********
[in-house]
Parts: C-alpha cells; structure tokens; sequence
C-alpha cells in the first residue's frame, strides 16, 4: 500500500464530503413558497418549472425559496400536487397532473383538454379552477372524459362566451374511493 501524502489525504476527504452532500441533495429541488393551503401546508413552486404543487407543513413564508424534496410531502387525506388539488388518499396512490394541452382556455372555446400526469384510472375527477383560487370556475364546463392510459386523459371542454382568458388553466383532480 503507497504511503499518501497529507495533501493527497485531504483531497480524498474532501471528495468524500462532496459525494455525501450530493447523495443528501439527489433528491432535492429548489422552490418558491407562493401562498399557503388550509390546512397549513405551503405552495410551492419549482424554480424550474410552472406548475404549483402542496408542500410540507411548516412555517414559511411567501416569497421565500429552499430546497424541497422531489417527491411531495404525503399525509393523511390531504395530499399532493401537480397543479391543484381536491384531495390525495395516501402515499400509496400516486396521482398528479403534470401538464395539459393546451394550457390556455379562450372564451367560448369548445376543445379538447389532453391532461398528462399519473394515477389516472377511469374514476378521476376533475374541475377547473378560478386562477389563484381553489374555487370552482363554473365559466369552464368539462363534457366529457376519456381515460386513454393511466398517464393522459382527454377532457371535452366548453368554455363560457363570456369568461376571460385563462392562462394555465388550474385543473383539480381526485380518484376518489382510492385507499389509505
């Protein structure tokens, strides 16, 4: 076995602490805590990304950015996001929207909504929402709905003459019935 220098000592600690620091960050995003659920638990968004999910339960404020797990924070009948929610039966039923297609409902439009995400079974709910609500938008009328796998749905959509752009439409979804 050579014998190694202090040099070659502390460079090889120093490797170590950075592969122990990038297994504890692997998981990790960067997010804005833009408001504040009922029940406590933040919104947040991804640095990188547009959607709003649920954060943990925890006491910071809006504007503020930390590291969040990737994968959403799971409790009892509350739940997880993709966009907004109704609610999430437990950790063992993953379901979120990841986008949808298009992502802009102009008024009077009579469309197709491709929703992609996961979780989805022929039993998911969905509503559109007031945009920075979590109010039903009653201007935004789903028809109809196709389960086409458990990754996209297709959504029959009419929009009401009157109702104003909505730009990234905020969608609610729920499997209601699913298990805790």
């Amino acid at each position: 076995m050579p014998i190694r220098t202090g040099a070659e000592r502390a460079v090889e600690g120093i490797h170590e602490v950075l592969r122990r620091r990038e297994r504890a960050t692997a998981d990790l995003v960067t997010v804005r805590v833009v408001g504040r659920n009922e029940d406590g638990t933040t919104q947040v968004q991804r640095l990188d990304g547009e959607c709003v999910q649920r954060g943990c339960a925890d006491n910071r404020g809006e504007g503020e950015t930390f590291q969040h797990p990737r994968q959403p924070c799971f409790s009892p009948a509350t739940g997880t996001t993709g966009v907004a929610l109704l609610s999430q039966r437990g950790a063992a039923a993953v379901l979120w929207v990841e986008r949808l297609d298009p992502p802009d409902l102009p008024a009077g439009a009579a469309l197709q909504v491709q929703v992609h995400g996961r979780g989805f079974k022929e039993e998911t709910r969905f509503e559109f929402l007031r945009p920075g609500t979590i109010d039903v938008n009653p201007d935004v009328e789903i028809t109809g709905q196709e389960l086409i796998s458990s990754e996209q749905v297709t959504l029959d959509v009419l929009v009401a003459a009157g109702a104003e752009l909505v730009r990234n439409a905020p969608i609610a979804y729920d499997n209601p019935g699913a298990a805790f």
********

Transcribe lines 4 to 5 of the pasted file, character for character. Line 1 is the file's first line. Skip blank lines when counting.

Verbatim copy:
């Protein structure tokens, strides 16, 4: 076995602490805590990304950015996001929207909504929402709905003459019935 220098000592600690620091960050995003659920638990968004999910339960404020797990924070009948929610039966039923297609409902439009995400079974709910609500938008009328796998749905959509752009439409979804 050579014998190694202090040099070659502390460079090889120093490797170590950075592969122990990038297994504890692997998981990790960067997010804005833009408001504040009922029940406590933040919104947040991804640095990188547009959607709003649920954060943990925890006491910071809006504007503020930390590291969040990737994968959403799971409790009892509350739940997880993709966009907004109704609610999430437990950790063992993953379901979120990841986008949808298009992502802009102009008024009077009579469309197709491709929703992609996961979780989805022929039993998911969905509503559109007031945009920075979590109010039903009653201007935004789903028809109809196709389960086409458990990754996209297709959504029959009419929009009401009157109702104003909505730009990234905020969608609610729920499997209601699913298990805790």
């Amino acid at each position: 076995m050579p014998i190694r220098t202090g040099a070659e000592r502390a460079v090889e600690g120093i490797h170590e602490v950075l592969r122990r620091r990038e297994r504890a960050t692997a998981d990790l995003v960067t997010v804005r805590v833009v408001g504040r659920n009922e029940d406590g638990t933040t919104q947040v968004q991804r640095l990188d990304g547009e959607c709003v999910q649920r954060g943990c339960a925890d006491n910071r404020g809006e504007g503020e950015t930390f590291q969040h797990p990737r994968q959403p924070c799971f409790s009892p009948a509350t739940g997880t996001t993709g966009v907004a929610l109704l609610s999430q039966r437990g950790a063992a039923a993953v379901l979120w929207v990841e986008r949808l297609d298009p992502p802009d409902l102009p008024a009077g439009a009579a469309l197709q909504v491709q929703v992609h995400g996961r979780g989805f079974k022929e039993e998911t709910r969905f509503e559109f929402l007031r945009p920075g609500t979590i109010d039903v938008n009653p201007d935004v009328e789903i028809t109809g709905q196709e389960l086409i796998s458990s990754e996209q749905v297709t959504l029959d959509v009419l929009v009401a003459a009157g109702a104003e752009l909505v730009r990234n439409a905020p969608i609610a979804y729920d499997n209601p019935g699913a298990a805790f």